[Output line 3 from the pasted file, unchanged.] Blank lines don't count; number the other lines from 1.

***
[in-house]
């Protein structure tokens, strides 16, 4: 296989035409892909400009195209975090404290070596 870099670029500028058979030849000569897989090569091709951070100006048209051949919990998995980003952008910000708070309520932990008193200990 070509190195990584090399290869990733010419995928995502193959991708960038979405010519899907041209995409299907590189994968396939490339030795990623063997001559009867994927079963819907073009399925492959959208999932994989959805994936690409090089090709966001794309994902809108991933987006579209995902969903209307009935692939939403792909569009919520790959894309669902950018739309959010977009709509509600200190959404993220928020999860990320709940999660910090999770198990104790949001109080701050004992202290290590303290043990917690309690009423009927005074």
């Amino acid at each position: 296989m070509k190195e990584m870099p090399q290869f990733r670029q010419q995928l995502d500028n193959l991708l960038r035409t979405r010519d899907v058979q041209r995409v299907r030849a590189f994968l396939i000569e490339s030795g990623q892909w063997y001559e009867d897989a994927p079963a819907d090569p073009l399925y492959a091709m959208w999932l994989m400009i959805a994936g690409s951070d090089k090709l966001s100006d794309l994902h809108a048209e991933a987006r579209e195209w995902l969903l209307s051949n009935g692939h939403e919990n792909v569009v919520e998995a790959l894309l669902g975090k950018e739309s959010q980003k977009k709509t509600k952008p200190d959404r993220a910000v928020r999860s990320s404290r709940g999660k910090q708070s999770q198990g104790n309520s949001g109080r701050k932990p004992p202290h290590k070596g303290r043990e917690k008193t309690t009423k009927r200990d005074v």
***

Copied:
């Amino acid at each position: 296989m070509k190195e990584m870099p090399q290869f990733r670029q010419q995928l995502d500028n193959l991708l960038r035409t979405r010519d899907v058979q041209r995409v299907r030849a590189f994968l396939i000569e490339s030795g990623q892909w063997y001559e009867d897989a994927p079963a819907d090569p073009l399925y492959a091709m959208w999932l994989m400009i959805a994936g690409s951070d090089k090709l966001s100006d794309l994902h809108a048209e991933a987006r579209e195209w995902l969903l209307s051949n009935g692939h939403e919990n792909v569009v919520e998995a790959l894309l669902g975090k950018e739309s959010q980003k977009k709509t509600k952008p200190d959404r993220a910000v928020r999860s990320s404290r709940g999660k910090q708070s999770q198990g104790n309520s949001g109080r701050k932990p004992p202290h290590k070596g303290r043990e917690k008193t309690t009423k009927r200990d005074v």